A tale of two games: How football and politics flirt in Africa

Goal delves into the history behind the cunning affair between the dirty and beautiful games in Africa and why they would continue to be strange bedfellows
By Nana Frimpong

There are two games certain to fascinate the ordinary African's senses any day: Politics the dirty one, and Football the beautiful one. Strikingly dissimilar as the two seem, however, there have been instances in the continent's history where they have been married to contrasting effect.

Goal assesses the varying facets of this most unlikely relationship, specifically highlighting the instances where football has had its strings pulled by its odd bedfellow.

When Mobutu Sese Seko and Kwame Nkrumah were at the peak of their powers in Zaire (now DR Congo) and
"Mobutu built Englebert into a symbol of national pride so admirable even his most avowed critics could not loathe."
Ghana respectively, football played significant roles in their maintaining a firm grip on the reins of government in politically fragile states. For Mobutu, TP Englebert - now rechristened TP Mazembe - was that instrument. The journalist-turned-military leader invested heavily into Englebert and ushered them into their first truly successful era, one that saw them make the final of Africa's premier club competition four times in a row and claiming the trophy twice.

Mobutu built Englebert into a symbol of national pride so admirable even his most avowed critics could not loathe. The successes of Englebert did translate to the fortunes of the national team itself, as Zaire won the Africa Cup of Nations in 1968 and 1974 and became the first sub-Saharan nation to play at the Fifa World Cup in the latter year. For good measure, Mobutu bought out the contracts of all Zairean footballers playing in Belgium so they could return to play in their homeland and also re-branded the national side as 'The Leopards', a glowing tribute to his trademark leopard-skin hat.

Not long before, Nkrumah, the famous pan-Africanist, had achieved similar ends with the club he formed in Ghana, the Real Republikans, also known as Osagyefo's Own Club (OOC) - Osagyefo being Nkrumah’s popular moniker. Ever the socialist, Nkrumah sought, in accordance with his policies, to establish a club that belonged to the state - an unprecedented concept at the time in these parts - which he stocked with players cherry-picked from other Ghanaian football clubs at the time. Needless to say, when Mobutu and Nkrumah eventually went down, they took Englebert's might and OOC's existence respectively along with them.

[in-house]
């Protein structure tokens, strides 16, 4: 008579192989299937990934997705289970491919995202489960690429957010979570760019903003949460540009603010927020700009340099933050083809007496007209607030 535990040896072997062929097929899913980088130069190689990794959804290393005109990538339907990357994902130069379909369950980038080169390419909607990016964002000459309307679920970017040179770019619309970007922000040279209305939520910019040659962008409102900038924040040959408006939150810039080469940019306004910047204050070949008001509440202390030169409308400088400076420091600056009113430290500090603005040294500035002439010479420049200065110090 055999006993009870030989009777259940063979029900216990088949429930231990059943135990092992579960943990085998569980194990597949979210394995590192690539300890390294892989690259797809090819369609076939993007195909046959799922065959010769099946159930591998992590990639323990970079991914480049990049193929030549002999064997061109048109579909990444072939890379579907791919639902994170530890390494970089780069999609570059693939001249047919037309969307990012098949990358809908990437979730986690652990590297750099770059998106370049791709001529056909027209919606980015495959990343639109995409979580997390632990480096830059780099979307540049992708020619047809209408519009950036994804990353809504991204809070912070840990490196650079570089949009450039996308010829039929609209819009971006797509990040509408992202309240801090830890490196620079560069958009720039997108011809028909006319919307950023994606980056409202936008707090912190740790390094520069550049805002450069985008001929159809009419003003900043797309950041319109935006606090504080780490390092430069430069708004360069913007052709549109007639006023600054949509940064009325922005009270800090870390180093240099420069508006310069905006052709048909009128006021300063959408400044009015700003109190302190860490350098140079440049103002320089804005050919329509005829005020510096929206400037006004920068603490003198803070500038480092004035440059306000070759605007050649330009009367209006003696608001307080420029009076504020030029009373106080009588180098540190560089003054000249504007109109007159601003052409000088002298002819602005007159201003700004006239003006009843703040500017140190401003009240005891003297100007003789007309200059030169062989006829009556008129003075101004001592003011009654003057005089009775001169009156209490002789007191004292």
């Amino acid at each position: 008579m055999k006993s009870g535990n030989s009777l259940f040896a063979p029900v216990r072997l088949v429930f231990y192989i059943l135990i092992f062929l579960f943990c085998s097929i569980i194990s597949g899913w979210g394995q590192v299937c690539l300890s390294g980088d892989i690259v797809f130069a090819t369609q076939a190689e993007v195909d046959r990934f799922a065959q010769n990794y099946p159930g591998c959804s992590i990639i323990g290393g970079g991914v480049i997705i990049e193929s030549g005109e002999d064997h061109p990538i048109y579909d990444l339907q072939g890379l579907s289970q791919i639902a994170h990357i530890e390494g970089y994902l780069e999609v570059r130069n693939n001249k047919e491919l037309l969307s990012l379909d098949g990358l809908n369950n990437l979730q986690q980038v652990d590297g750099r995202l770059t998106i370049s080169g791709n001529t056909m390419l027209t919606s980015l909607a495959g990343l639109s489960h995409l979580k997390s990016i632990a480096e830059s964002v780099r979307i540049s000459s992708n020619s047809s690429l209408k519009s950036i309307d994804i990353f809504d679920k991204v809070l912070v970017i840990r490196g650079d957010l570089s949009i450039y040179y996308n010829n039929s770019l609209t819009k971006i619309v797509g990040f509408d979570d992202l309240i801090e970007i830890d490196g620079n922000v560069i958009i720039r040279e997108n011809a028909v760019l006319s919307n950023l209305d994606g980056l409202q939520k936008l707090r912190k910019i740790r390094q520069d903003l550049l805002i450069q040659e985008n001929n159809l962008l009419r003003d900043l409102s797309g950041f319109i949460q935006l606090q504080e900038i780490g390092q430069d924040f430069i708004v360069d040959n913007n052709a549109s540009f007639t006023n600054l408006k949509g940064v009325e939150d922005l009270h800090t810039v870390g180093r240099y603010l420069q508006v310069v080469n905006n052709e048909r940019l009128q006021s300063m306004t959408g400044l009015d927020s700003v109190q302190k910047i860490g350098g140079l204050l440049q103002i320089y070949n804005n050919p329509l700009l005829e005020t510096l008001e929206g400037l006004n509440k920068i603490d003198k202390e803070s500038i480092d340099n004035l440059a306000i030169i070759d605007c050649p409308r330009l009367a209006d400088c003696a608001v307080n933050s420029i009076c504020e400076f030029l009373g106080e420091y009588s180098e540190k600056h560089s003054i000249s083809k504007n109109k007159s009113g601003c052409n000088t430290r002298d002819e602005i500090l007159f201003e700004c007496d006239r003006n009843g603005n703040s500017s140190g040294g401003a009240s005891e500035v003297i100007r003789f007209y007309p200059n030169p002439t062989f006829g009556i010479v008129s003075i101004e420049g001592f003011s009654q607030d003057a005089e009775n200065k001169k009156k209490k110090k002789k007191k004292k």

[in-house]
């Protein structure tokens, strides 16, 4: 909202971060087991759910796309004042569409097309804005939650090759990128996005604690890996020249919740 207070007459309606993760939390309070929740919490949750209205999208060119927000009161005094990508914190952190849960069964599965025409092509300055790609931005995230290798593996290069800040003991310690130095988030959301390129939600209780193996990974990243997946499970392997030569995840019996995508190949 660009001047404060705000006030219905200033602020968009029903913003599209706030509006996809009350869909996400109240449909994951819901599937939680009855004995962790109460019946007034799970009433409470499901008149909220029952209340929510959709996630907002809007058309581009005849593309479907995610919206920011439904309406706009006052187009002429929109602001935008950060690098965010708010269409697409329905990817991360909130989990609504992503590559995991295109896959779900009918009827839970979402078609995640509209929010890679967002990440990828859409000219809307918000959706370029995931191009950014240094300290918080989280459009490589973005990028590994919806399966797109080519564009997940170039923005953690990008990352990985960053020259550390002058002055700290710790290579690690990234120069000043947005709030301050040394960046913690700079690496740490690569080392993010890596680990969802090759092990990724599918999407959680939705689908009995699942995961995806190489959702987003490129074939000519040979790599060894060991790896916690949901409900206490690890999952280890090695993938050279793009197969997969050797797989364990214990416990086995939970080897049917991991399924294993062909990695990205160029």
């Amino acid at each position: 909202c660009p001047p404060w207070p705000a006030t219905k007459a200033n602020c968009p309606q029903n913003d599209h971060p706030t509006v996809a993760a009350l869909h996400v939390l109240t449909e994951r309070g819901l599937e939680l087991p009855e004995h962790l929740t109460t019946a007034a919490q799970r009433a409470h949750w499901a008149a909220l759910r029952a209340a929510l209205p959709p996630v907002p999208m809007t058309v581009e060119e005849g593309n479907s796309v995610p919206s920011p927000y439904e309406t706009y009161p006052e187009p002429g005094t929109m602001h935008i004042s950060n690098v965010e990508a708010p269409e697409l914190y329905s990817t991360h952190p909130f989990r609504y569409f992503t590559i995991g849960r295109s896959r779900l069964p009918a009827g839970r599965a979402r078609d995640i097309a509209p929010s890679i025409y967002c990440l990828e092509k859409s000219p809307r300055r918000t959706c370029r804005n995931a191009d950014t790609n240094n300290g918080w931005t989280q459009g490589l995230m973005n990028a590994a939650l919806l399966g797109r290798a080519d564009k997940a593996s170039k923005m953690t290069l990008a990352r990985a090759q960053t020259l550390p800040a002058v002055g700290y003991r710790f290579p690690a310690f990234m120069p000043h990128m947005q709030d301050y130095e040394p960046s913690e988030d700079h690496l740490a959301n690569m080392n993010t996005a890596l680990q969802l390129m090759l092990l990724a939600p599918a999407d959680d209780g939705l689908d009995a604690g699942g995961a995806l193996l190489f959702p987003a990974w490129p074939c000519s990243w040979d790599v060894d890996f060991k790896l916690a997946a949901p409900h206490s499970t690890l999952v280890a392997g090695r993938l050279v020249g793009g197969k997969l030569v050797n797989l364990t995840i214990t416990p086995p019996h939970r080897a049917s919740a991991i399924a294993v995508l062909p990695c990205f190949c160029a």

There was a reason why Zambia’s national team was known as 'KK 11' for most of its formative years. In fact, for the first 27 years of its post-independence existence (1964-1991), the team was known by the initials of the country’s first president, Kenneth Kaunda, who practically adopted the side. The name indeed stuck till Kaunda’s reign ended and Zambia began to practise multiparty democracy after which the current nickname, the Chipolopolo, was assumed.
When South Africa hosted and won the Nations Cup in 1996, the new apartheid-free country had been only two years old and was struggling to rid itself of the final vestiges of racial segregation. The three-week period that saw coach Clive Barker inspire a mixed race team to glory and the sight of Nelson Mandela handing the Cup of Nations trophy to then Bafana Bafana captain Neil Tovey did plenty to stabilise a yet fragmented society, and thus consummate South Africa's birthright to nationhood. Madiba couldn't have been more grateful.
While South Africa were romping to success at CAN 1996, Nigeria - winners from the previous championship - missed the party courtesy a politically motivated decision by Sani Abacha, the country's dictatorial leader at the time. Diplomatic relations between the two continental giants had soured over the years. Mandela had criticised Abacha's regime for the brutal execution of Ogoniland activist Ken Saro-Wiwa and eight others and even requested sanctions against Nigeria as a consequence. Quite reasonably, Abacha appeared not too enthused and refused to permit his team the opportunity to honour their part at the Nations Cup as a means of getting one over Mandela. As an excuse, he stated security fears, but that did not stop Caf from handing Nigeria a ban that barred the Green Eagles from featuring at the next edition in Burkina Faso. Abacha would not mind, though; in a mighty game of political chess, he had used his country's national team to make a resounding point – Checkmate.